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Scientists have discovered a massive 'ocean' beneath Earth's surface bigger than all the seas above land

Scientists have discovered a massive 'ocean' beneath Earth's surface bigger than all the seas above land

The water covers 400 miles underground

Nearly three quarters of the Earth is covered in water, and it turns out there're more below the planet's surface too.

That's because scientists have discovered a reservoir of water hidden beneath our feet that is equal to three times bigger than the oceans that sit on the surface.

The water is contained inside a rock called ringwoodite.

This huge supply of water is buried a whopping 400 miles underground - so it's not exactly accessible - and was discovered by scientists nearly a decade ago in 2014. It's contained inside a blue rock known as 'ringwoodite' in the Earth's mantel, which acts as a sort of sponge. So it's not a liquid, solid, or gas, but a fourth molecular structure of water contained inside the mantle rock.

Geophysicist Steve Jacobsen, who was part of the monumental discover, explained how it works: "The ringwoodite is like a sponge, soaking up water, there is something very special about the crystal structure of ringwoodite that allows it to attract hydrogen and trap water. This mineral can contain a lot of water under conditions of the deep mantle."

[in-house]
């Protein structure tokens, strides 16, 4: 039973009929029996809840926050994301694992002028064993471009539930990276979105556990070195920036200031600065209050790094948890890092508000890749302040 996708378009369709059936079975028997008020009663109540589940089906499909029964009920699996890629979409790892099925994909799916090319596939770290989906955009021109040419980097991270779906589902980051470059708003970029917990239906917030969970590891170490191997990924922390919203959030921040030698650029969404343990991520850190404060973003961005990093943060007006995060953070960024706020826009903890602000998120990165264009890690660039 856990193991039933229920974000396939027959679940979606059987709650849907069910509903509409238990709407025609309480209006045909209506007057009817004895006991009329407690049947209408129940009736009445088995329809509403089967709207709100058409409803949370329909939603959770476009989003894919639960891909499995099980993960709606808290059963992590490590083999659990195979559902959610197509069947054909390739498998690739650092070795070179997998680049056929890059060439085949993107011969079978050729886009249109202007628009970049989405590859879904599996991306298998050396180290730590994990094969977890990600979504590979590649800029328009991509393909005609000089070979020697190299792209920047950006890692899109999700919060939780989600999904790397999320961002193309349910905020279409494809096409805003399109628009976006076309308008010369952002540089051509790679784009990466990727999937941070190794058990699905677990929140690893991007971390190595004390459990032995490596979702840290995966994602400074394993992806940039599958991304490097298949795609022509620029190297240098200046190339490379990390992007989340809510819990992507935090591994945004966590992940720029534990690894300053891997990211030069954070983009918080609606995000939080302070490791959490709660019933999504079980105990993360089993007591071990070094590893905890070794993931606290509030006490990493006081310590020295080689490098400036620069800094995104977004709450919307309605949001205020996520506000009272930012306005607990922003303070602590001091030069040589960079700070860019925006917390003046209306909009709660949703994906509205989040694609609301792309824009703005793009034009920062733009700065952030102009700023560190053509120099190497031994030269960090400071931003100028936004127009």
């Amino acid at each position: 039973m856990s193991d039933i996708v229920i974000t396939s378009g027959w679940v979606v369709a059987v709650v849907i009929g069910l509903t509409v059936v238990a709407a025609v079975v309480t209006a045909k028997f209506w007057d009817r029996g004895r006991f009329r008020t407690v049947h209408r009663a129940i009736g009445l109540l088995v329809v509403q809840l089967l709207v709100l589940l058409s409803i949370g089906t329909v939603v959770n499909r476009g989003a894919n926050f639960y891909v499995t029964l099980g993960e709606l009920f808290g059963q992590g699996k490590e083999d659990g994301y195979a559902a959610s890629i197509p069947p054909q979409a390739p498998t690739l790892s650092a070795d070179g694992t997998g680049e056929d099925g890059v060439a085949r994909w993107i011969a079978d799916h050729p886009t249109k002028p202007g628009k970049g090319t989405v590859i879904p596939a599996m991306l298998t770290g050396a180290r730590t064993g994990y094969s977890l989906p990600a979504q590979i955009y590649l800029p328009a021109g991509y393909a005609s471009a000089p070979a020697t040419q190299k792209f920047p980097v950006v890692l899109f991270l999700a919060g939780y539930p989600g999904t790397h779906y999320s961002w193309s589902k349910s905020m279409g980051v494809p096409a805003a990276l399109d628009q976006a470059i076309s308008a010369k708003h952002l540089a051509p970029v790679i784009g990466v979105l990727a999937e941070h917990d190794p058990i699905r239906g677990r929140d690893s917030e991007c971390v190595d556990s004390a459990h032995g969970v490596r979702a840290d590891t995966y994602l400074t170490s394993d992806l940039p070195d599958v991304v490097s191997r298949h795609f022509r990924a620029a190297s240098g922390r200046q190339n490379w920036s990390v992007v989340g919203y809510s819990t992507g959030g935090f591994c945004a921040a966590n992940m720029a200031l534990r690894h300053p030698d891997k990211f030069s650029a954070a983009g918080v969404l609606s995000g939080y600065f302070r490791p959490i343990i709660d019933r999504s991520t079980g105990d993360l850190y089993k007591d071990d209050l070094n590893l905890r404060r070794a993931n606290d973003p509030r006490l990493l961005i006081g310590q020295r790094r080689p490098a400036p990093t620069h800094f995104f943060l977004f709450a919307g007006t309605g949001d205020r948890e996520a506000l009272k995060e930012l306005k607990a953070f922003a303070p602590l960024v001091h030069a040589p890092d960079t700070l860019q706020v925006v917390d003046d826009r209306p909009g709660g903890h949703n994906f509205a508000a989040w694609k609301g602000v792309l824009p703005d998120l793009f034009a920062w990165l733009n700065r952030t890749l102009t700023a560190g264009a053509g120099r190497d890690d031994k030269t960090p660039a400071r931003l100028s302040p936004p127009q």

The water is 400 miles underground.

The discovery of the water was by scientists from Northwestern University in Illinois using seismometers to measure the waves being generated by earthquakes across the USA. The research found that waves weren't limited to the Earth's surface, but instead moving throughout the planet's core. During the study, scientists researched the speed and depth of those waves, before being able to determine what sort of rocks the water was being contained in. The study found the rocks were ringwoodlite, due to it containing up to 1.5 percent water.

If the ringwoodite under the surface has just 1 percent water in its molecular build-up, it would mean that it holds three times more water than all of the oceans on the Earth's surface. For now, researchers have only found evidence of the ringwoodite rock beneath the surface of the US.

Jacobsen and his team want to determine whether or not this layer wraps around the entire planet Earth.


This discovery isn't just about finding more water, but instead could be crucial for understanding how Earth was formed. It also adds further evidence to the theory that the Earth's water 'came from within', rather than from asteroids and comets.

Jacobsen explained at the time: "I think we are finally seeing evidence for a whole-Earth water cycle, which may help explain the vast amount of liquid water on the surface of our habitable planet.

"Scientists have been looking for this missing deep water for decades."

Featured Image Credit: Roberto Machado Noa/Steve Jacobsen / Northwestern University